ddressing and educating about gender-based violence has once again become a matter of urgency in Puerto Rico, following an alarming spike in attacks against women that has the population in dismay. In response to this crisis, various education and public policy initiatives have been launched to address the issue. One such effort was the declaration of a state of emergency by the Governor of Puerto Rico, Pedro Pierluisi, which launched a task force to develop protection, counseling, and service programs centered around gender-based violence.
A team of specialists from Albizu University is part of this task force and oversees educating and training officials from various government agencies on how to handle the issue of gender-based violence. The assignment is part of a sponsored effort to comply with the aforementioned executive order by the Governor.
To this end, Dr. Sonia Cepeda, director of the Albizu University Graduate Program in Counseling Psychology, and Dr. Gilda Rodriguez, director of Clinical Training at the institution, together with Dr. Julio Santana, director of the University’s San Juan campus, have submitted a training plan for government agencies to the Committee for the Prevention, Support, Rescue, and Education on gender-based violence (the PARE Committee). The body, which was created as part of Governor Pierluisi’s declaration of emergency, is comprised of executives from the Departments of Family, Justice, Public Safety, Corrections Administration, and the Department of Health.
“The educational plan suggested to the multi-agency committee sets the guidelines to raise awareness about the gender perspective and the respect for diversity, and to encourage officials to know through real examples what constitutes gender-based violence. The idea is that they can help promote service and prevention programs within agencies to combat violence and protect victims,” said Dr. Cepeda about the educational proposal.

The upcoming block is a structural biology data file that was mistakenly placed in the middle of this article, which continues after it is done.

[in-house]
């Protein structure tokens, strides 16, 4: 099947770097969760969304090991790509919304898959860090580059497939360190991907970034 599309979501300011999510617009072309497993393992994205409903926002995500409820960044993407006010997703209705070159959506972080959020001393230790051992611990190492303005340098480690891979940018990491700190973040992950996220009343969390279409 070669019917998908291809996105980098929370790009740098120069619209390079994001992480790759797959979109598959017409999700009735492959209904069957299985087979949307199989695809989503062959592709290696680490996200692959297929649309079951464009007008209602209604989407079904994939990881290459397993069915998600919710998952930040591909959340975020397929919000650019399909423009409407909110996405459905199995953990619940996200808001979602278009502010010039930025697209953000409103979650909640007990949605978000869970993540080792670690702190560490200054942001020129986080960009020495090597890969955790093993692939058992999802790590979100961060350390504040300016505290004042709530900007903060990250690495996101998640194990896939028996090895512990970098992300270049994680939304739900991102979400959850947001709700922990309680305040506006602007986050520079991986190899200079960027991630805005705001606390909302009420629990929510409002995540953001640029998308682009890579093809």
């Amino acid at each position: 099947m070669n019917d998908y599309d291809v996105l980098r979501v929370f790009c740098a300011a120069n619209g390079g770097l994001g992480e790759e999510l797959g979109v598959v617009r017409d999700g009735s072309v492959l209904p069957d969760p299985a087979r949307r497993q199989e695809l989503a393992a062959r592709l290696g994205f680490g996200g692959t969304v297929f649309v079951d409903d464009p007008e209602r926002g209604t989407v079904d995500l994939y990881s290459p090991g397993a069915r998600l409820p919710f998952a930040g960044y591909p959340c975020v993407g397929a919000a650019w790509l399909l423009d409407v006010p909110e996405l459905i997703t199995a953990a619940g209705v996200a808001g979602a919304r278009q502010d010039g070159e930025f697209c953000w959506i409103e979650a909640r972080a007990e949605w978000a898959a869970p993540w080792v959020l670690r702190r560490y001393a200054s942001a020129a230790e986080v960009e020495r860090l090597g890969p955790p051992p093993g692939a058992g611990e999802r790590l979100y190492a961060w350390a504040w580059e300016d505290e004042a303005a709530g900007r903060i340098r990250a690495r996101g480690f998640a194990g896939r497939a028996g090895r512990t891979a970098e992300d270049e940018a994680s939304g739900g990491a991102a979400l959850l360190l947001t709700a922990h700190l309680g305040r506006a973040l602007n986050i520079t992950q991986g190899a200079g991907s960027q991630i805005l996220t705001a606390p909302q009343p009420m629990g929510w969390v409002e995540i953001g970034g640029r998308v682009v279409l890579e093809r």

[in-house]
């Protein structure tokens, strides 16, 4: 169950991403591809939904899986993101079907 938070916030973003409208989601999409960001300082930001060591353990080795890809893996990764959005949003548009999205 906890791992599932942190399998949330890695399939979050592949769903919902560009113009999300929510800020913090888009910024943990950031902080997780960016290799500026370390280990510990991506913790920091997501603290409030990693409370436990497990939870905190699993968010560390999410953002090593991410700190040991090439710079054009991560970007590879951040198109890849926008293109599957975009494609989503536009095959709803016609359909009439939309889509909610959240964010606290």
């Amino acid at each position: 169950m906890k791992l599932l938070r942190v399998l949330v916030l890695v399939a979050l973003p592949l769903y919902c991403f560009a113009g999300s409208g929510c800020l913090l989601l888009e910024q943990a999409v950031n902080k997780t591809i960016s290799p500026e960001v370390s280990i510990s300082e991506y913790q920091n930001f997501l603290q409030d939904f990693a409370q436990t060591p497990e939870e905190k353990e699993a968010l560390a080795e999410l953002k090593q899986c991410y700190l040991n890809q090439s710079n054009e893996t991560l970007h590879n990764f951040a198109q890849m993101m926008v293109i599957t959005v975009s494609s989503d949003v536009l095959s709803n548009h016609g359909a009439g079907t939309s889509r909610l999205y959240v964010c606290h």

“The idea is that they can help promote service and prevention programs within agencies to combat violence and protect victims.”
Educators on gender-based violence and human behavior will be offering the workshops to government agency officials over a 10-week period. To design the workshops, the particularities and needs of each agency were identified according to the services they offer. “We are facing a troubling social crisis. Educating about gender-based violence at all levels is essential to address this crisis, and Albizu University has high-level experts in this area who are willing to contribute and fulfill their responsibility to build bridges to the community,” said Dr. Santana.
The workshops for public officials have already begun. Using data and examples, these workshops illustrate cases of gender-based violence in different modalities, in a talk in which participants can contribute observations from their own experiences. As part of the educational plan to prevent and counteract gender-based violence, public hearings are also being held across the island to gather impressions from the population and multisectoral entities. The system for compiling statistics on instances of violence is being revamped, and a media campaign for orientation and protection has been launched.
The public can learn more about Albizu’s efforts with the PARE Committee at the following website: parelaviolencia.pr.gov. This collaboration is a great example of how Albizu’s resources are embedded in the community, providing expert knowledge and solutions to the problems we face as a society.